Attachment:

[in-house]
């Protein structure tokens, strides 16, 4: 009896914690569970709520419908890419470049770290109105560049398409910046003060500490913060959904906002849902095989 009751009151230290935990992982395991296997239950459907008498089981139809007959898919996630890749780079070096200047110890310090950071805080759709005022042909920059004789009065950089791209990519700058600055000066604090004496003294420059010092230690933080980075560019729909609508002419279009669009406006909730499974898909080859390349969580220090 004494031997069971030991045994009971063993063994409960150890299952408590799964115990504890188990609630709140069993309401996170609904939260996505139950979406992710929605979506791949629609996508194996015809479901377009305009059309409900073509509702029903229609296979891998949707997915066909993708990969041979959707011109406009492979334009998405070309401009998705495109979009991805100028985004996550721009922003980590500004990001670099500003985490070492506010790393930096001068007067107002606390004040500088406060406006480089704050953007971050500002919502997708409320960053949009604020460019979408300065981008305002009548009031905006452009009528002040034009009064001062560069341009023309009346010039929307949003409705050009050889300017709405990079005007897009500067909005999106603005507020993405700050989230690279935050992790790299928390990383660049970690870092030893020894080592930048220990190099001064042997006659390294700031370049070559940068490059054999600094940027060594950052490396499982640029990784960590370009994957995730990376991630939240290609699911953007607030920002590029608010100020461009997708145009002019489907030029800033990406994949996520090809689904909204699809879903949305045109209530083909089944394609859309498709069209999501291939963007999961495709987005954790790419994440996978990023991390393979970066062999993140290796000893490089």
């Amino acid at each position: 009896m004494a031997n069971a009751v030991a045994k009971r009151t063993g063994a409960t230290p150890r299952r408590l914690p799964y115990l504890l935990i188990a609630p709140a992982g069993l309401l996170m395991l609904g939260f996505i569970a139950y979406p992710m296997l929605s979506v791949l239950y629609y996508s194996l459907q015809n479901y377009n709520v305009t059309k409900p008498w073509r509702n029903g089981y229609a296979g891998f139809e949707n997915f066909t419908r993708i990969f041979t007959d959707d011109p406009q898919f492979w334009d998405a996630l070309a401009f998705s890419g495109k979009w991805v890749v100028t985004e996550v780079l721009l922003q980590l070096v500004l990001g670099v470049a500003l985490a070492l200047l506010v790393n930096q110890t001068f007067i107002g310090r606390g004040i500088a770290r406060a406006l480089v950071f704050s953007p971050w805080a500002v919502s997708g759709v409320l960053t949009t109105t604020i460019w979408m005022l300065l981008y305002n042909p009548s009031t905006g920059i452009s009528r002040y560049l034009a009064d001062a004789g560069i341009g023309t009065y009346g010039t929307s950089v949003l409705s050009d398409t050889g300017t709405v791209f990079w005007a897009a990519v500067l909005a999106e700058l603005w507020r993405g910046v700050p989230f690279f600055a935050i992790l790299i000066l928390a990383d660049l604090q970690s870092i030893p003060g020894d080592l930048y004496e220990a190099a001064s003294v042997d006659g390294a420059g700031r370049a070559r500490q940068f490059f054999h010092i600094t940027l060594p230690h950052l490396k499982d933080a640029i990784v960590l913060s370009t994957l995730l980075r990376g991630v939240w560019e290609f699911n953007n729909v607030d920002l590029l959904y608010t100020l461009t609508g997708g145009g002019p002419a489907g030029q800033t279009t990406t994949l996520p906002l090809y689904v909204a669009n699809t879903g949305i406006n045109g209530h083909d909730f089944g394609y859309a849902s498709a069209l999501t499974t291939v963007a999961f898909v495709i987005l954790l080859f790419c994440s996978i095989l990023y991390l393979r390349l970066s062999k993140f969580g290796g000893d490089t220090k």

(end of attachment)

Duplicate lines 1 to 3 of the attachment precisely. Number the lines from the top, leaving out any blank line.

[in-house]
């Protein structure tokens, strides 16, 4: 009896914690569970709520419908890419470049770290109105560049398409910046003060500490913060959904906002849902095989 009751009151230290935990992982395991296997239950459907008498089981139809007959898919996630890749780079070096200047110890310090950071805080759709005022042909920059004789009065950089791209990519700058600055000066604090004496003294420059010092230690933080980075560019729909609508002419279009669009406006909730499974898909080859390349969580220090 004494031997069971030991045994009971063993063994409960150890299952408590799964115990504890188990609630709140069993309401996170609904939260996505139950979406992710929605979506791949629609996508194996015809479901377009305009059309409900073509509702029903229609296979891998949707997915066909993708990969041979959707011109406009492979334009998405070309401009998705495109979009991805100028985004996550721009922003980590500004990001670099500003985490070492506010790393930096001068007067107002606390004040500088406060406006480089704050953007971050500002919502997708409320960053949009604020460019979408300065981008305002009548009031905006452009009528002040034009009064001062560069341009023309009346010039929307949003409705050009050889300017709405990079005007897009500067909005999106603005507020993405700050989230690279935050992790790299928390990383660049970690870092030893020894080592930048220990190099001064042997006659390294700031370049070559940068490059054999600094940027060594950052490396499982640029990784960590370009994957995730990376991630939240290609699911953007607030920002590029608010100020461009997708145009002019489907030029800033990406994949996520090809689904909204699809879903949305045109209530083909089944394609859309498709069209999501291939963007999961495709987005954790790419994440996978990023991390393979970066062999993140290796000893490089």
């Amino acid at each position: 009896m004494a031997n069971a009751v030991a045994k009971r009151t063993g063994a409960t230290p150890r299952r408590l914690p799964y115990l504890l935990i188990a609630p709140a992982g069993l309401l996170m395991l609904g939260f996505i569970a139950y979406p992710m296997l929605s979506v791949l239950y629609y996508s194996l459907q015809n479901y377009n709520v305009t059309k409900p008498w073509r509702n029903g089981y229609a296979g891998f139809e949707n997915f066909t419908r993708i990969f041979t007959d959707d011109p406009q898919f492979w334009d998405a996630l070309a401009f998705s890419g495109k979009w991805v890749v100028t985004e996550v780079l721009l922003q980590l070096v500004l990001g670099v470049a500003l985490a070492l200047l506010v790393n930096q110890t001068f007067i107002g310090r606390g004040i500088a770290r406060a406006l480089v950071f704050s953007p971050w805080a500002v919502s997708g759709v409320l960053t949009t109105t604020i460019w979408m005022l300065l981008y305002n042909p009548s009031t905006g920059i452009s009528r002040y560049l034009a009064d001062a004789g560069i341009g023309t009065y009346g010039t929307s950089v949003l409705s050009d398409t050889g300017t709405v791209f990079w005007a897009a990519v500067l909005a999106e700058l603005w507020r993405g910046v700050p989230f690279f600055a935050i992790l790299i000066l928390a990383d660049l604090q970690s870092i030893p003060g020894d080592l930048y004496e220990a190099a001064s003294v042997d006659g390294a420059g700031r370049a070559r500490q940068f490059f054999h010092i600094t940027l060594p230690h950052l490396k499982d933080a640029i990784v960590l913060s370009t994957l995730l980075r990376g991630v939240w560019e290609f699911n953007n729909v607030d920002l590029l959904y608010t100020l461009t609508g997708g145009g002019p002419a489907g030029q800033t279009t990406t994949l996520p906002l090809y689904v909204a669009n699809t879903g949305i406006n045109g209530h083909d909730f089944g394609y859309a849902s498709a069209l999501t499974t291939v963007a999961f898909v495709i987005l954790l080859f790419c994440s996978i095989l990023y991390l393979r390349l970066s062999k993140f969580g290796g000893d490089t220090k």